‘There would have been a huge loss of identity, loss of self-esteem,’ Gambling Therapist Liz Karter says in the documentary.
‘And, I would expect, a loss of a way of staying mentally and emotionally healthy.’
Struggling with the change, Warne began gambling. But what seemed like an innocent pastime at first quickly spiralled out of control.
As Detective Kevin Heywood, the case’s lead investigator, notes, ‘Susan probably started gambling online and became more and more ingrained in that behaviour, gambling more and more money. Of course, the bigger the debt, the bigger you gamble.’
With her debts mounting up, Warne’s situation was dire.
Looking to fund her addiction, she began stealing and, as she became more desperate, her behaviour quickly turned violent.
‘A 90-year-old lady was attacked in the pretty little town of Walberswick,’ former Detective Peter Bleksley reveals.
‘Susan had tried to mug this lady, and this was only three days before John Proctor’s death.’
But the attack was only the start of Warne’s increasingly frantic and violent behaviour, as she turned to her uncle John Proctor for help.
On the day of the murder, pink-haired Warne lied to her uncle by telling him that her husband had thrown her out and she needed somewhere to stay.
The kindly pensioner agreed that she could move into his home. After he showed her a bedroom she could use, she shoved him down the stairs, leaving him with bruises and a fractured arm.
Warne who worked as a cleaner at a Tesco store then strangled him, using a curtain cord as a ligature.
She finished off her attack by stabbing him twice in the throat with a kitchen knife, leaving it embedded in his neck on June 13.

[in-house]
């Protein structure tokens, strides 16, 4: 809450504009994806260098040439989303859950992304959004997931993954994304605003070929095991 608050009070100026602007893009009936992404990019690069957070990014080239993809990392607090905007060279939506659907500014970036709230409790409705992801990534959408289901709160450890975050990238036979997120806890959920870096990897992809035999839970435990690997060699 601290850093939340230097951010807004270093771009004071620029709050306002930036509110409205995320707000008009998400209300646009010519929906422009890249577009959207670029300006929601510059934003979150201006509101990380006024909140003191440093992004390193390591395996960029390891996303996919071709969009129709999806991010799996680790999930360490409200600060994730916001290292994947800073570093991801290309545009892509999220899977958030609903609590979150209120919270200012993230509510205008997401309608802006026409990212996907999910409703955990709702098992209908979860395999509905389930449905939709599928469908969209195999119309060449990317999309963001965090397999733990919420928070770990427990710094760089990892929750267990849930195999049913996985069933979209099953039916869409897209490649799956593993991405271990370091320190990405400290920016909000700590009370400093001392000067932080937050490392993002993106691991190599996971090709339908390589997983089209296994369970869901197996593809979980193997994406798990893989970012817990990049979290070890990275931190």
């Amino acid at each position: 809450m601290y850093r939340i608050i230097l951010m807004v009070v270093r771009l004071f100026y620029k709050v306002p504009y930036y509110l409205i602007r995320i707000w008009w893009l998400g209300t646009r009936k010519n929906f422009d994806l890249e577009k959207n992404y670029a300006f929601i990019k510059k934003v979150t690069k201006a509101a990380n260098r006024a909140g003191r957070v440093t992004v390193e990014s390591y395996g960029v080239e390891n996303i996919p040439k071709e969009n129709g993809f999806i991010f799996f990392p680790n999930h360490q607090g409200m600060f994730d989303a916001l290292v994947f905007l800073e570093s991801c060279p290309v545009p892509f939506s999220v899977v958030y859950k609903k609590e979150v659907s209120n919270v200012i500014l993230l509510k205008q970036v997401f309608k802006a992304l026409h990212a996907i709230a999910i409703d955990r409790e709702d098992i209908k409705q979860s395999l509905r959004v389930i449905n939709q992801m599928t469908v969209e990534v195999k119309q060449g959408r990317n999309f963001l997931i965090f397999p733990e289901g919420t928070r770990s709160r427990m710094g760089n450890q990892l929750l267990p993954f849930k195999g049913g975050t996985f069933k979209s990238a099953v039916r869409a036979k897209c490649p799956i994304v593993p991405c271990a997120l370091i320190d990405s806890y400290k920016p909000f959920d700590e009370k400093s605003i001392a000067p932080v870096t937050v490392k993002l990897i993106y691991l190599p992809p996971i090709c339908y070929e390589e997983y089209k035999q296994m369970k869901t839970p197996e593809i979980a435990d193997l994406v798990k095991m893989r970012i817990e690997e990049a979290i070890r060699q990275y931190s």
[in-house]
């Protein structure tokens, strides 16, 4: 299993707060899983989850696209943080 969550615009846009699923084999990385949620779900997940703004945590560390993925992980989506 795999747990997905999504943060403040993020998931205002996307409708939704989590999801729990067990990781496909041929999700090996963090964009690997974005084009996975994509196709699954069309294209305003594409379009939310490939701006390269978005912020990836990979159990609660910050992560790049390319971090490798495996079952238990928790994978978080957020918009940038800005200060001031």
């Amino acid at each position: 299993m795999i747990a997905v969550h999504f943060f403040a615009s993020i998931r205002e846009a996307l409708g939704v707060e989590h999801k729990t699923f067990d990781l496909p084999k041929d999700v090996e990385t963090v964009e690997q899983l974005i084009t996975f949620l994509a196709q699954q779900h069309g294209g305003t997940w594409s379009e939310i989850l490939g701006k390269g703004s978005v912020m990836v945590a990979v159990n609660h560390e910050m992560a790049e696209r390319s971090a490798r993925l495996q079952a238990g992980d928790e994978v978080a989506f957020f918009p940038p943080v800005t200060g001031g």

The scene outside Mr Proctor’s house after his brutal murder at the hands of Warne. The case is the subject of a new documentary series, The Lady Killers
The court was told how Warne stole around £300 which he had in his wallet and left him dead on the floor, said Mr Jackson.
Just hours after savagely killing her uncle, Warne deposited £300 into her bank account and went gambling at a nearby amusement arcade.
After Mr Proctor was found dead, Warne was allowed to go home from work and she took an overdose of pills and wrote a note for her husband saying she was going to take her own life.
Mr Jackson said Warne was arrested after a passer-by found her unconscious in a field around 400 yards from her home.
At first she denied killing her uncle when interviewed by police, but made an admission after detectives pressed her about the contents of her note – and as it has now emerged, her video selfie.
As Detective Heywood reveals, John’s injuries were catastrophic, many of which would usually be associated with the force of a man.
‘He was found to have broken some bones, probably as the result of a heavy fall down the stairs,’ Detective Heywood said.
‘There were stab wounds to his neck that severed the carotid artery and there were signs of strangulation.’
Her case is the subject of a new documentary series, The Lady Killers, in which detectives who led the investigation open up about the killing.
The Lady Killers premieres at 10pm on Quest Red this evening.